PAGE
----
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Controlling Your Sugar
By Dr. Winston Craig

            About 24 million Americans have diabetes, including one in four Americans aged 60 and older. Unfortunately, one out of every three people with the disease is unaware that they have it. Altogether, diabetes was the underlying cause of death for almost 70,000 deaths last year. It is now the fifth and sixth leading cause of death among women and men, respectively. Diabetes also increases your risk of hospitalization. Almost one in five people over 45, who are hospitalized, have a diagnosis of diabetes.

            If not well controlled, diabetes can be associated with serious complications and premature death. Complications may include kidney disorders, deterioration of nerve function, and lipid accumulation in blood vessels. As a result, diabetes is a major contributing factor to blindness, dialysis, and lower extremity amputations.

Excessive Weight is the Major Problem

           Over 90% of people with diabetes have type II diabetes. This typically appears in middle-aged and elderly men and women who are overweight. In fact, over 80% of people with diabetes are overweight. It is estimated that 92% of diabetes could be avoided by proper diet and improved lifestyle.

 The growing importance of diabetes today is directly related to the rapid increase in the number of overweight adults and the significant number of overweight children and adolescents. As many as two out of every three adult Americans are overweight, while roughly 15% of children and youth are overweight.

              Why is the carrying of excess body weight so closely associated with the development of diabetes? Fat cells produce compounds that interfere with insulin receptors on cells. Hence, the pancreas has to make more insulin to counter the inefficiency of insulin’s action. With insulin not functioning properly, blood glucose levels remain higher than normal. A fasting blood glucose level between 100 and 125 mg/dl signals pre-diabetes, while a person with a fasting blood glucose level of 126 mg/dl or higher is considered to have diabetes.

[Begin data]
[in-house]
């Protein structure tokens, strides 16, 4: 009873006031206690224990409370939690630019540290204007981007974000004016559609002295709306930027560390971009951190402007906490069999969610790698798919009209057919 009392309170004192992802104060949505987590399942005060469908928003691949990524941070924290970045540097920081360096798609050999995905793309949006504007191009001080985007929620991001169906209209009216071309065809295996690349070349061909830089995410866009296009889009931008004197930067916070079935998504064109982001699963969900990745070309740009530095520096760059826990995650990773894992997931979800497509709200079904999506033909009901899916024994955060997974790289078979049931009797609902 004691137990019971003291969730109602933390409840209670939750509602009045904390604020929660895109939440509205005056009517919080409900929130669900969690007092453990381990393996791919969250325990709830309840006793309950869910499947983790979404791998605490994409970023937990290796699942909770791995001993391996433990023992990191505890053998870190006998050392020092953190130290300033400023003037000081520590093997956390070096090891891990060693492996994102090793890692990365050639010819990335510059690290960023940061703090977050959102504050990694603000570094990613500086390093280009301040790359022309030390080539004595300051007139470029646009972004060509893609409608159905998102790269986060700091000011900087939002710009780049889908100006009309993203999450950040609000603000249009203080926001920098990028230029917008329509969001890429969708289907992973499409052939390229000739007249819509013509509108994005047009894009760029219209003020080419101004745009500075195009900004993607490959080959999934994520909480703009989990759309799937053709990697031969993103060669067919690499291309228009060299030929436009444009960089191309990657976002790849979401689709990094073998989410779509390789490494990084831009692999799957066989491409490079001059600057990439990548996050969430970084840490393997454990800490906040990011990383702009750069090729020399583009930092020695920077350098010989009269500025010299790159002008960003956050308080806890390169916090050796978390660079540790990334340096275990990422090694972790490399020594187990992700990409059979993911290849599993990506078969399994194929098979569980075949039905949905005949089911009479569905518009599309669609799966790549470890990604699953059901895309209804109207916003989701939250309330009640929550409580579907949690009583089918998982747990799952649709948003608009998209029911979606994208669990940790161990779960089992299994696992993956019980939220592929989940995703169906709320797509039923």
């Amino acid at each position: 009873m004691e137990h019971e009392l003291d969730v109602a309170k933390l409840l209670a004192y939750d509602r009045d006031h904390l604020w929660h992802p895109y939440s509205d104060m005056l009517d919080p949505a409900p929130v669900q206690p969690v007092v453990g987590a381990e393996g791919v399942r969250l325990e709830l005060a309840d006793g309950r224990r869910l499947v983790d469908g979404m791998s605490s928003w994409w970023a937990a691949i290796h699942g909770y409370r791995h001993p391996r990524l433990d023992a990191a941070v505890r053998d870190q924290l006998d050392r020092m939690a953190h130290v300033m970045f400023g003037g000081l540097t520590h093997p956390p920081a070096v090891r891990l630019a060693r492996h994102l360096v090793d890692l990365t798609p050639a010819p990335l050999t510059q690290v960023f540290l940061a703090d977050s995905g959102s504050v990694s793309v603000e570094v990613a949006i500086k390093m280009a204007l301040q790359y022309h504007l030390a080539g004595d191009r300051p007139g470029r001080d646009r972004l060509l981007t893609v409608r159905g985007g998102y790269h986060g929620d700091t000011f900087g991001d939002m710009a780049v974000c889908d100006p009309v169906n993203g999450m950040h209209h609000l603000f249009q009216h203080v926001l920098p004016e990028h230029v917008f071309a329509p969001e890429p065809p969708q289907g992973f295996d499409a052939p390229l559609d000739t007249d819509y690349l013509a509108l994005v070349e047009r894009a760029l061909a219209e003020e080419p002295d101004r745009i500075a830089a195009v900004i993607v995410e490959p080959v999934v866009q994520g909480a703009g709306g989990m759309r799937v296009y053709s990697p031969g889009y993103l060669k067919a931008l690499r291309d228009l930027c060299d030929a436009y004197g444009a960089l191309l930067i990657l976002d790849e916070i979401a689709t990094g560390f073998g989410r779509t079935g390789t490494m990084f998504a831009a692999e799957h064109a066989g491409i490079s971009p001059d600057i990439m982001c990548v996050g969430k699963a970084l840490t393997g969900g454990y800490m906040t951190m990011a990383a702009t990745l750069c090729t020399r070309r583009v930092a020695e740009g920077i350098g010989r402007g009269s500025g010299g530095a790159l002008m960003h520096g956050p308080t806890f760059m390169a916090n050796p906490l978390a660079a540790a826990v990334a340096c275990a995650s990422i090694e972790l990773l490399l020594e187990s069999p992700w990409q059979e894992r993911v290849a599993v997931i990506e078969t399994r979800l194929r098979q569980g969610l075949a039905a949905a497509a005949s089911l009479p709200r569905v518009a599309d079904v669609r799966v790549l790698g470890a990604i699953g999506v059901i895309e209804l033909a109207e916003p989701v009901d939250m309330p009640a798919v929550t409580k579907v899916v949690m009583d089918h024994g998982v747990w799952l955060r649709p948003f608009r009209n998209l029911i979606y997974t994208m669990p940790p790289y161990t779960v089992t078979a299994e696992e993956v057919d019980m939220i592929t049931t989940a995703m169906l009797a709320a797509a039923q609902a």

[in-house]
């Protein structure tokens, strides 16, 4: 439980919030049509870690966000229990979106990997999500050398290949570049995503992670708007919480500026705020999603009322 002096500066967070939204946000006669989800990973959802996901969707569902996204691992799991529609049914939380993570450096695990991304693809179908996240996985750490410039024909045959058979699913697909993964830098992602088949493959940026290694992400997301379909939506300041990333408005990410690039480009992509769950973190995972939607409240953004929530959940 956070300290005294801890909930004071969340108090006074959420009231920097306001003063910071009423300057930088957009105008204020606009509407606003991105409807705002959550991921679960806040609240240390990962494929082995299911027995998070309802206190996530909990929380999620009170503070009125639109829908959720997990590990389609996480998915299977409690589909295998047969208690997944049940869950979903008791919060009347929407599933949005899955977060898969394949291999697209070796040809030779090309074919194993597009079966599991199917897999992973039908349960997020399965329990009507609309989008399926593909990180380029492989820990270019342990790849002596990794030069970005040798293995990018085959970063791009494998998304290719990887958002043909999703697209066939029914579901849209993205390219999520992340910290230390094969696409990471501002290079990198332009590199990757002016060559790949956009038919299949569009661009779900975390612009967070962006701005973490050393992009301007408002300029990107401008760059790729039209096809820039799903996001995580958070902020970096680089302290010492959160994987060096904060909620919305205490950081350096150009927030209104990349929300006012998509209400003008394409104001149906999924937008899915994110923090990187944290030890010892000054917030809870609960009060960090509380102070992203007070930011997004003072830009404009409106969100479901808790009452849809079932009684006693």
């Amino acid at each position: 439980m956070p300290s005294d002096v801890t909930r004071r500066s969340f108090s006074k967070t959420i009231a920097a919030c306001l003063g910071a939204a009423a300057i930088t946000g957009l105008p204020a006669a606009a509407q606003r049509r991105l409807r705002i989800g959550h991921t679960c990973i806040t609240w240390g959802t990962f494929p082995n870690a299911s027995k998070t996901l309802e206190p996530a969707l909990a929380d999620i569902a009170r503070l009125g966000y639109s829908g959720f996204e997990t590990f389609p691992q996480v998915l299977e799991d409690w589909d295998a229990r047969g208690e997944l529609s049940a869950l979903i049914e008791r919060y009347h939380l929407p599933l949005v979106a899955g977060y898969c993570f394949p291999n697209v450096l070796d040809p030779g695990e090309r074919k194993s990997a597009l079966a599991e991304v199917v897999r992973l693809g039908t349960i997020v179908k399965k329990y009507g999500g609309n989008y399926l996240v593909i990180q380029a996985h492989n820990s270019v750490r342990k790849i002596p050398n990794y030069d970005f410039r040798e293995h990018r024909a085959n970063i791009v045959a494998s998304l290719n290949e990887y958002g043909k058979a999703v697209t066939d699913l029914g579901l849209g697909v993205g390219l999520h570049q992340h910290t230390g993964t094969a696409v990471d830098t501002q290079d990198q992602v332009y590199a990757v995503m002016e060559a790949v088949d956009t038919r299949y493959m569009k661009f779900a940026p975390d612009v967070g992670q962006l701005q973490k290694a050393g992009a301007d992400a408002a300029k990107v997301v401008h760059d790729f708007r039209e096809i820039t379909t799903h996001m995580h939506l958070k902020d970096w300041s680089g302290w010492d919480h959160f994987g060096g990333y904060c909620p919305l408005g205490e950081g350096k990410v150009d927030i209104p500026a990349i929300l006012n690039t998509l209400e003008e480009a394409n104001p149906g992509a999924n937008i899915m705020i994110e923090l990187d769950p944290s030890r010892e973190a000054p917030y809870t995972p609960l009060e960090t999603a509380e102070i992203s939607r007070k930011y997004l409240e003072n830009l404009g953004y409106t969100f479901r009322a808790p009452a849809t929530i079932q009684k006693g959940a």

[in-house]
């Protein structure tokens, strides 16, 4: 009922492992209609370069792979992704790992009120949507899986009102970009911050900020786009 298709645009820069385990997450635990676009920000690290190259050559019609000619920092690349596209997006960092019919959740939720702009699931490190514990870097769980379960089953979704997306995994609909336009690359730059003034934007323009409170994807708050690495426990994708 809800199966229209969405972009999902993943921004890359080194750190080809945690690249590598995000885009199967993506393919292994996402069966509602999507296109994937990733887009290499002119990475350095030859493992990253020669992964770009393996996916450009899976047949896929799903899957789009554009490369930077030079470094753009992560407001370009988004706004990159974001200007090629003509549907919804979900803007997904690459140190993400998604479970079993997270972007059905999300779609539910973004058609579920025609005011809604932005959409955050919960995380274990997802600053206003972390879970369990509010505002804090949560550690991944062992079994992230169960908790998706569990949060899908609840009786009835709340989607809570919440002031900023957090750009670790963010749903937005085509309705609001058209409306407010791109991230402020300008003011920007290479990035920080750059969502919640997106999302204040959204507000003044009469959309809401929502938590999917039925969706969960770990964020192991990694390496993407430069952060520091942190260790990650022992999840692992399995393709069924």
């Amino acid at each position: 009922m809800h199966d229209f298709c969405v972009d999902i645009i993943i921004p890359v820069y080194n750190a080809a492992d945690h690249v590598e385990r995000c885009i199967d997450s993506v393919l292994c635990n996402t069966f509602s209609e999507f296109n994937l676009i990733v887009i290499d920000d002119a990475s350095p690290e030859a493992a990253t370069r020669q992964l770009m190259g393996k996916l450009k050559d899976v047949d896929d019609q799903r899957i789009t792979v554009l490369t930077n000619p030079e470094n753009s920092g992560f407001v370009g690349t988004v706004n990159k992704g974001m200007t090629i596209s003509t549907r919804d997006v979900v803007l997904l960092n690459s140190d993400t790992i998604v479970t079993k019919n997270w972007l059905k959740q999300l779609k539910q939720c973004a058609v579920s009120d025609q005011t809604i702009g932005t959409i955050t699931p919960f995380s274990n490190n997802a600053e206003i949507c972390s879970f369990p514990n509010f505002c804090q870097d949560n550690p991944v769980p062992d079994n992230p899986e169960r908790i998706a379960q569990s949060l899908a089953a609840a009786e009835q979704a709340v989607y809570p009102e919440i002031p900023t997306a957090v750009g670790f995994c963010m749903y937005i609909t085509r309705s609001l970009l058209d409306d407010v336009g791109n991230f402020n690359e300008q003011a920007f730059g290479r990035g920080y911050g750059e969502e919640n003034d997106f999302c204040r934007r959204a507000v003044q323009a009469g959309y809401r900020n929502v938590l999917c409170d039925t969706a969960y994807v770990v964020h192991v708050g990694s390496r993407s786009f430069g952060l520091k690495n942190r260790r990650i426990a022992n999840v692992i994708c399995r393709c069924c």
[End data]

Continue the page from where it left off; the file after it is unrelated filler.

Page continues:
Nature and Nuture

            Both genetics and environmental factors play important roles in the development of diabetes. A family history of diabetes certainly increases one’s risk of diabetes. Diabetes is more commonly seen among African-Americans, Latinos, Native Americans, and Asian Americans. It is also more commonly seen in the elderly than in a younger population.

                A healthy lifestyle that includes weight management, regular exercise, and a healthy diet, can reduce both the incidence of diabetes and delay the development of diabetic complications. Losing weight and engaging in a regular exercise program are sure ways to improve the effectiveness of insulin. An hour a day of brisk walking lowers your risk of diabetes by 34%. On the other hand, risk of diabetes in women increased 14% for every two hours a day they spent watching TV.

 Lower Blood Lipids Essential

            Managing your blood lipids is very important since 70% of people with diabetes die of cardiovascular disease. Those persons with diabetes who have elevated cholesterol levels should reduce their intake of saturated and trans fat. In the Nurses’ Health Study, those who ate the most trans fat had a 30% higher risk of diabetes. The major sources of saturated fat in the American diet are meats and dairy products. The main source of trans fat are French fries, chips, cake frostings, popcorn, frozen pizza, and commercial bakery products made with hydrogenated fats.